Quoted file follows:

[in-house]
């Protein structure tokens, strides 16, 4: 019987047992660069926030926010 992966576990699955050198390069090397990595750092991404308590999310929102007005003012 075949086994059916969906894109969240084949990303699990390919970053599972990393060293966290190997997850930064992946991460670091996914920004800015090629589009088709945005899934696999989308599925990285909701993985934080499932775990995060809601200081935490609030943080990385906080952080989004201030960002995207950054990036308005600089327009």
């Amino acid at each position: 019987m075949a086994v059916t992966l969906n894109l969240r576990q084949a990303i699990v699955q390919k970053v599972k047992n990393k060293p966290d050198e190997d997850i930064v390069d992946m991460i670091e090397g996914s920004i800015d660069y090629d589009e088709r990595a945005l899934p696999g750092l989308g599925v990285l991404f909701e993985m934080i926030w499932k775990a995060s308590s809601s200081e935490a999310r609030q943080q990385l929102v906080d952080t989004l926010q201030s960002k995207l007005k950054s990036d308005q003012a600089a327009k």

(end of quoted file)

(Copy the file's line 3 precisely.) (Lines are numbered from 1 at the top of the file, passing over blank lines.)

């Amino acid at each position: 019987m075949a086994v059916t992966l969906n894109l969240r576990q084949a990303i699990v699955q390919k970053v599972k047992n990393k060293p966290d050198e190997d997850i930064v390069d992946m991460i670091e090397g996914s920004i800015d660069y090629d589009e088709r990595a945005l899934p696999g750092l989308g599925v990285l991404f909701e993985m934080i926030w499932k775990a995060s308590s809601s200081e935490a999310r609030q943080q990385l929102v906080d952080t989004l926010q201030s960002k995207l007005k950054s990036d308005q003012a600089a327009k």